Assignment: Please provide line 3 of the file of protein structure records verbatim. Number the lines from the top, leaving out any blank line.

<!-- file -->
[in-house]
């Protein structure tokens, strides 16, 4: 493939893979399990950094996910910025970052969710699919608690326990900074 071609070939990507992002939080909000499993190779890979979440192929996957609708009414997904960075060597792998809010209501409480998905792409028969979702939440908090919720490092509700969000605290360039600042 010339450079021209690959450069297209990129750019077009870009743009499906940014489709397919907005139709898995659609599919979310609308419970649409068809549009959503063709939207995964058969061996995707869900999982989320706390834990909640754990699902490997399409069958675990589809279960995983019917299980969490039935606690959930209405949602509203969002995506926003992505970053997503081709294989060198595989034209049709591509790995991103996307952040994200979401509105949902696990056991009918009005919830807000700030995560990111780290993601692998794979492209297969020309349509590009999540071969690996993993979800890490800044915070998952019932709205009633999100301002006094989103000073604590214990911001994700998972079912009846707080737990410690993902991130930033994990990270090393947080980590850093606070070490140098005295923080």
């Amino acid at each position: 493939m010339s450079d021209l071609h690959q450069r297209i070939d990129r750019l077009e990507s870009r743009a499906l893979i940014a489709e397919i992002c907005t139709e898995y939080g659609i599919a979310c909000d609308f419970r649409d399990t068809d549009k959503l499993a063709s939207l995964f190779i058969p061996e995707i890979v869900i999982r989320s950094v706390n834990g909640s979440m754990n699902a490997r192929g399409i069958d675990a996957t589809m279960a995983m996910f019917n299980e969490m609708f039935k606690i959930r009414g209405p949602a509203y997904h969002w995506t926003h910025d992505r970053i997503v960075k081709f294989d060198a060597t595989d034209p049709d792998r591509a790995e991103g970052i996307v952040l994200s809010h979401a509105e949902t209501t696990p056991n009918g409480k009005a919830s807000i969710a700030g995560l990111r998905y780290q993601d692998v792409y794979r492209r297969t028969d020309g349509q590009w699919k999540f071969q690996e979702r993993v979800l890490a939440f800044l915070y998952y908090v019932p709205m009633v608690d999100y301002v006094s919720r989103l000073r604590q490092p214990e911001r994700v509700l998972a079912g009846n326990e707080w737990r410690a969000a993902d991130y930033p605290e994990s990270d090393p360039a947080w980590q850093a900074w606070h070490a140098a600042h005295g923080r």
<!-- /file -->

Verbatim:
């Amino acid at each position: 493939m010339s450079d021209l071609h690959q450069r297209i070939d990129r750019l077009e990507s870009r743009a499906l893979i940014a489709e397919i992002c907005t139709e898995y939080g659609i599919a979310c909000d609308f419970r649409d399990t068809d549009k959503l499993a063709s939207l995964f190779i058969p061996e995707i890979v869900i999982r989320s950094v706390n834990g909640s979440m754990n699902a490997r192929g399409i069958d675990a996957t589809m279960a995983m996910f019917n299980e969490m609708f039935k606690i959930r009414g209405p949602a509203y997904h969002w995506t926003h910025d992505r970053i997503v960075k081709f294989d060198a060597t595989d034209p049709d792998r591509a790995e991103g970052i996307v952040l994200s809010h979401a509105e949902t209501t696990p056991n009918g409480k009005a919830s807000i969710a700030g995560l990111r998905y780290q993601d692998v792409y794979r492209r297969t028969d020309g349509q590009w699919k999540f071969q690996e979702r993993v979800l890490a939440f800044l915070y998952y908090v019932p709205m009633v608690d999100y301002v006094s919720r989103l000073r604590q490092p214990e911001r994700v509700l998972a079912g009846n326990e707080w737990r410690a969000a993902d991130y930033p605290e994990s990270d090393p360039a947080w980590q850093a900074w606070h070490a140098a600042h005295g923080r």